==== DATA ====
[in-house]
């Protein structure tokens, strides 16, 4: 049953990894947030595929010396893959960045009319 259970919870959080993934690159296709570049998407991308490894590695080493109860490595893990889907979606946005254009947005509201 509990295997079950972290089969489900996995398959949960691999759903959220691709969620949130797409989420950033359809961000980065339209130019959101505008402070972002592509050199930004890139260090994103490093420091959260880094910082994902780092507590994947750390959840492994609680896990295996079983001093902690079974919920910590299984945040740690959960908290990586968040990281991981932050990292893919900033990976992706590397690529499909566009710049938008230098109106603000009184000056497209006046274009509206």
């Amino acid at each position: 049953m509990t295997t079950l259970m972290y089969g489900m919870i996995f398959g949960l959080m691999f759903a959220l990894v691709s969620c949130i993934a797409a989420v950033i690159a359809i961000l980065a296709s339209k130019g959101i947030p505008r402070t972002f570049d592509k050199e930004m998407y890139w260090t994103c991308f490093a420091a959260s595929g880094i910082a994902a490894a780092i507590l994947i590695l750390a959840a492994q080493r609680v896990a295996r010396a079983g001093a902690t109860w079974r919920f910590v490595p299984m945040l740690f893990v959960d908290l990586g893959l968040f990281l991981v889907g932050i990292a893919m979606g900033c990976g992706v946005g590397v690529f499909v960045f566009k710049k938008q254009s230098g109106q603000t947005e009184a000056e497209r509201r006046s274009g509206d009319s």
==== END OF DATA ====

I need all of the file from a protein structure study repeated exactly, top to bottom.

[in-house]
């Protein structure tokens, strides 16, 4: 049953990894947030595929010396893959960045009319 259970919870959080993934690159296709570049998407991308490894590695080493109860490595893990889907979606946005254009947005509201 509990295997079950972290089969489900996995398959949960691999759903959220691709969620949130797409989420950033359809961000980065339209130019959101505008402070972002592509050199930004890139260090994103490093420091959260880094910082994902780092507590994947750390959840492994609680896990295996079983001093902690079974919920910590299984945040740690959960908290990586968040990281991981932050990292893919900033990976992706590397690529499909566009710049938008230098109106603000009184000056497209006046274009509206």
């Amino acid at each position: 049953m509990t295997t079950l259970m972290y089969g489900m919870i996995f398959g949960l959080m691999f759903a959220l990894v691709s969620c949130i993934a797409a989420v950033i690159a359809i961000l980065a296709s339209k130019g959101i947030p505008r402070t972002f570049d592509k050199e930004m998407y890139w260090t994103c991308f490093a420091a959260s595929g880094i910082a994902a490894a780092i507590l994947i590695l750390a959840a492994q080493r609680v896990a295996r010396a079983g001093a902690t109860w079974r919920f910590v490595p299984m945040l740690f893990v959960d908290l990586g893959l968040f990281l991981v889907g932050i990292a893919m979606g900033c990976g992706v946005g590397v690529f499909v960045f566009k710049k938008q254009s230098g109106q603000t947005e009184a000056e497209r509201r006046s274009g509206d009319s």